Crisis Investing is not as easy as it seems to imply. Many times people would hoard a huge sum of cash or warchest that are meant to be utilized during a crisis situation. But it's all easy when we say in words but difficult in action. One way crisis investing would work well is to continuously preparing for extensive research even during moments when there is nothing to buy. This includes preparing for an extensive research and keeping up with the companies news throughout the period you are putting them on a watch list. Many times, investors failed to do so because when an investor is out of the market, there are no money worth on the table that requires forking out the effort.

Any impactful crisis scenario will irrationally cause some amount of fear in the market and provoke the panic selling button. It can create a situation where selling begets selling which a contrarian can take advantage of during these turbulence of market inefficiencies. At this time, an investor should be on the move when everyone is running for the exit because this is probably where there are most meats on the table. Of course, the investor will need to be sufficiently prepared for any further downside after doing their own due diligence.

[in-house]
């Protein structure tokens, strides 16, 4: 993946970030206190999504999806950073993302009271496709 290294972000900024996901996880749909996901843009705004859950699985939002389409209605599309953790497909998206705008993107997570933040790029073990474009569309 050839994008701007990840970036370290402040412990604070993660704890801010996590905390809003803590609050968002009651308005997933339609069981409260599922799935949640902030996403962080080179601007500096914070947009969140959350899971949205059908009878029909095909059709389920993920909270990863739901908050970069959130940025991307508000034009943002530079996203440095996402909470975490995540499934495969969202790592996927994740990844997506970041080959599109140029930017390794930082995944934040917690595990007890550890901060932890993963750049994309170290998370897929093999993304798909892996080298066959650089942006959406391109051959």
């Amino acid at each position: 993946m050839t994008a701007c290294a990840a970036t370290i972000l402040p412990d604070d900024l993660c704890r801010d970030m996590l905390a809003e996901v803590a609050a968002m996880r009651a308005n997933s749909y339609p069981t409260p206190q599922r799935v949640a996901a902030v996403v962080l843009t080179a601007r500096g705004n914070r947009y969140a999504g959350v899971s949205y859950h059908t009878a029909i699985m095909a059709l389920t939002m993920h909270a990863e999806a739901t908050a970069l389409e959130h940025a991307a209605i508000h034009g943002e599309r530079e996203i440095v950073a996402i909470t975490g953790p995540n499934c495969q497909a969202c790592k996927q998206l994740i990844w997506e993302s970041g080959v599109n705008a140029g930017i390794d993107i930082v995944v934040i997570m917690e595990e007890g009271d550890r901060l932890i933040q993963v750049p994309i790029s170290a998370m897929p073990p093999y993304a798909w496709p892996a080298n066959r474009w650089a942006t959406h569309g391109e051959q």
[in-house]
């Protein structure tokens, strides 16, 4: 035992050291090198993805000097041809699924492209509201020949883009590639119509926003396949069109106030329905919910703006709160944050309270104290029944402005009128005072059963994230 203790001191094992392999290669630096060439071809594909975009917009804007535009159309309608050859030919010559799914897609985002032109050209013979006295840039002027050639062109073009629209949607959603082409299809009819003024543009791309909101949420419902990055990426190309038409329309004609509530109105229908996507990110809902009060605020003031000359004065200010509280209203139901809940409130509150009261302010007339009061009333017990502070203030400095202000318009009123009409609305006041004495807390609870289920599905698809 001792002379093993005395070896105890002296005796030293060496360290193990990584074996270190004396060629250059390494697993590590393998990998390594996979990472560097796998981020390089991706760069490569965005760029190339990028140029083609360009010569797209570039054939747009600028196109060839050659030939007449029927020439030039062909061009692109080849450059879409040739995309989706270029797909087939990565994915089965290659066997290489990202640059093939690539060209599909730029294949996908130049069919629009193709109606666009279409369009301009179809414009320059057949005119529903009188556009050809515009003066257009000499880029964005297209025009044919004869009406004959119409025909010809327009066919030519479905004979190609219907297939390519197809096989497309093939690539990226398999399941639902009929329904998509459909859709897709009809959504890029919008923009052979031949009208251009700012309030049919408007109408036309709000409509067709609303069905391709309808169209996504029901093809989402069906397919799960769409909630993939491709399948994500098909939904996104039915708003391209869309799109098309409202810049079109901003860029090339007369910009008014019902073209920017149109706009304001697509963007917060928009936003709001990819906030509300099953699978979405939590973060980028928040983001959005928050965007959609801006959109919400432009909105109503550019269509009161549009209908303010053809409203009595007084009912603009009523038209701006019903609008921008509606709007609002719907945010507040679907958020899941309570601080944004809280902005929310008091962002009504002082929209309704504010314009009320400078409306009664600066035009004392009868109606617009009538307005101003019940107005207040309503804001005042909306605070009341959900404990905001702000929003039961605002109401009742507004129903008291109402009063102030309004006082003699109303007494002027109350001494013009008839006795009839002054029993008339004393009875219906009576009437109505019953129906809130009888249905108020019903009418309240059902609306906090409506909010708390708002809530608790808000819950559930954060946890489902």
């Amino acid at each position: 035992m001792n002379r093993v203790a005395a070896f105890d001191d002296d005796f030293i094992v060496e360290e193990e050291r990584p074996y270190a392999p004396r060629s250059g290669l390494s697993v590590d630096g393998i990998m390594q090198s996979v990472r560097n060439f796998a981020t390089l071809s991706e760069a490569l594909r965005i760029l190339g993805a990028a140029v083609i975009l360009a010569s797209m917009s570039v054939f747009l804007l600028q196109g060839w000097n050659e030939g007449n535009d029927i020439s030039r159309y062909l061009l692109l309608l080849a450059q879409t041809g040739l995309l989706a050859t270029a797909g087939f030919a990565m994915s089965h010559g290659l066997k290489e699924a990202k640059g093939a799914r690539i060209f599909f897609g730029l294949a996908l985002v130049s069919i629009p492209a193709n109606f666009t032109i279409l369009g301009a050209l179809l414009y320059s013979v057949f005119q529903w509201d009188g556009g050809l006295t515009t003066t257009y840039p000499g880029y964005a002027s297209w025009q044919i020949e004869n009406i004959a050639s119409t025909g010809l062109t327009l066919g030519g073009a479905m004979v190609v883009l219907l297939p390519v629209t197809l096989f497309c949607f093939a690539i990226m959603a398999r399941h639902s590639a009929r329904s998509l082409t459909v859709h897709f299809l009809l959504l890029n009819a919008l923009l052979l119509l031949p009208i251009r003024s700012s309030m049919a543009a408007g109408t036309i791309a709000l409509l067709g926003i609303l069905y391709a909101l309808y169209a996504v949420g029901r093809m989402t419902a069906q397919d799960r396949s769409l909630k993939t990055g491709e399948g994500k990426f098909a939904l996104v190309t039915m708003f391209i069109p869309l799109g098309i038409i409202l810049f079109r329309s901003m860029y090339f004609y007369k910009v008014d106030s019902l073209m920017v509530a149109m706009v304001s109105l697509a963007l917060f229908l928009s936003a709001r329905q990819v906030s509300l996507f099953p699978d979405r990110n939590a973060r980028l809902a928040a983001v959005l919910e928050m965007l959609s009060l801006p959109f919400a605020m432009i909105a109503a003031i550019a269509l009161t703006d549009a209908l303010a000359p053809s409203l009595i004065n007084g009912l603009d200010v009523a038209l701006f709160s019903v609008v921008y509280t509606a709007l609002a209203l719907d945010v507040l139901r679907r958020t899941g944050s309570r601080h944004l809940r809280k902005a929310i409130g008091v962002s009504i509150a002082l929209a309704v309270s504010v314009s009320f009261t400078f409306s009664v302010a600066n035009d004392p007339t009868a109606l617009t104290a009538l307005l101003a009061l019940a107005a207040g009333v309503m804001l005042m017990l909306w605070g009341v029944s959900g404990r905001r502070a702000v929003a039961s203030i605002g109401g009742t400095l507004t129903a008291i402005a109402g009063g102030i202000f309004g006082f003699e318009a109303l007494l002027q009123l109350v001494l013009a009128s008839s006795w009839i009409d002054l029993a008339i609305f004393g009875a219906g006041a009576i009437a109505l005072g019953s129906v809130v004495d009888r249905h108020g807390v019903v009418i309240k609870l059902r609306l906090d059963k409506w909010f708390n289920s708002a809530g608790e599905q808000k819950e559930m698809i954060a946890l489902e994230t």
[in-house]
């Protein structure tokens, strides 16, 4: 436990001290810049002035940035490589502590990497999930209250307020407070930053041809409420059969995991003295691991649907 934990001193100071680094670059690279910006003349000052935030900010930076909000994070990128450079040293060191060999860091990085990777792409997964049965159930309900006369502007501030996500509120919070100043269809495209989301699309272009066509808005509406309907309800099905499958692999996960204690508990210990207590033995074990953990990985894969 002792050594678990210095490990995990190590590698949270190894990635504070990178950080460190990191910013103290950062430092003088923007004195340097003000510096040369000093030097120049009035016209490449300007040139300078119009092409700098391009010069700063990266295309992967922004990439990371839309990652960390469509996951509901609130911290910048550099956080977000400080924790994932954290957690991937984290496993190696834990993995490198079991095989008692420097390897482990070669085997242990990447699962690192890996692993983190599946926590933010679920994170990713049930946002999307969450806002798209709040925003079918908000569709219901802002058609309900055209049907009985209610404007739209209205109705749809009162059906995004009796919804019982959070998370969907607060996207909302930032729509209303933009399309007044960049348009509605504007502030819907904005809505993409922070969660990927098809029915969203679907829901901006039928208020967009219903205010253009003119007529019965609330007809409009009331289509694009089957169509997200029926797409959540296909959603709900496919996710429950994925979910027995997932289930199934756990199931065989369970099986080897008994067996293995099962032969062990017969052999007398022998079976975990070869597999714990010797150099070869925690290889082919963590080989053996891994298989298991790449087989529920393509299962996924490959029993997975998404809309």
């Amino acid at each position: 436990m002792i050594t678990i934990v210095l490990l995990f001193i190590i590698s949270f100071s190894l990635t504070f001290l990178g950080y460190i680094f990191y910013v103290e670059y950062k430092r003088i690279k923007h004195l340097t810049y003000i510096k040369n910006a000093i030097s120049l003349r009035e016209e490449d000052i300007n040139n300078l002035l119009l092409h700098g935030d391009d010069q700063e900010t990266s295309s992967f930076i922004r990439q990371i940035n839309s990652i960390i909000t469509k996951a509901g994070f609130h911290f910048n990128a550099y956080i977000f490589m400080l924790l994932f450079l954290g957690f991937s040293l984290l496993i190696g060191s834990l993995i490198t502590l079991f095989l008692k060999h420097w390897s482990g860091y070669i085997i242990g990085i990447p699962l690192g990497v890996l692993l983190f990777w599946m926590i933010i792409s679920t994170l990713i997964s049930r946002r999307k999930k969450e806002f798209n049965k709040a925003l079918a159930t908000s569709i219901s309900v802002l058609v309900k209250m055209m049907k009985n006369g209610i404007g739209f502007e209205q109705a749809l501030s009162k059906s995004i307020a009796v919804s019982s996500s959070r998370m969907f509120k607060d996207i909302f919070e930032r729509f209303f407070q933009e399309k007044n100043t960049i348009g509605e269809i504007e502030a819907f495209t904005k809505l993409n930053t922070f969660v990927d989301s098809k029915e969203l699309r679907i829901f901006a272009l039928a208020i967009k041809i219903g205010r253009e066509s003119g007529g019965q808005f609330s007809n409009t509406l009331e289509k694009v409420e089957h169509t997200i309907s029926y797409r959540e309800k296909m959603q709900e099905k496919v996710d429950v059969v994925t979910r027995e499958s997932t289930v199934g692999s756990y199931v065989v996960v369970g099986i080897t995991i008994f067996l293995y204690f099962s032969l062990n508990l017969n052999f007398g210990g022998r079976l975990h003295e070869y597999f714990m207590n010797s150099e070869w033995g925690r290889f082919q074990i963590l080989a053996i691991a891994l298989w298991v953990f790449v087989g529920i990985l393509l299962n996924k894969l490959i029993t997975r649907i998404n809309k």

Final Thoughts

Successful investing is more often than not counter-intuitive and contrarian in nature.

We don't want to be in a buying position where many people and news are already talking about because it will definitely not present a value to buy as the market has priced in the positive news. This means that no matter how great a business fundamentals are, there will be times when it doesn't look good enough to buy simply because protection downside are missing.

So what should we be hunting? According to behavioral economics and findings from crowd psychology, investors should be looking for the most hated, out of favorable stocks that are suffering from temporary loss of confidence in the business. Do note that the word temporary is important because a permanent change in the fundamentals would warrant an investor to reassess the company's undertaking based on the latest risk adjusted return. Simply finding the most hated stocks out there will also not help if we are not able to correctly justify the underlying reason for why investors are shunning away from the stock.

Being able to insulate our thoughts and emotions from herd investing allows us to think better and deeper and allows us to understand our own investment mistakes over time. If you are right about crisis investing in companies that suffer from a temporary loss of fundamentals, then the higher the likelihood that the company is going to outperform the market through expanding earnings and cash flows that allows you to return much greater than you ever think of.

What do you think of herd investing? Have you ever been subjected from herd investing yourself?


  1. Hi B,

    It is the nature of human beings to herd. The only way to neutralise is via experiences or knowledges. Easier said than done.

    Brain over Heart Maybe!


    1. Hi Rolf

      Herd mentality is very comforting knowing that more brain is working than one.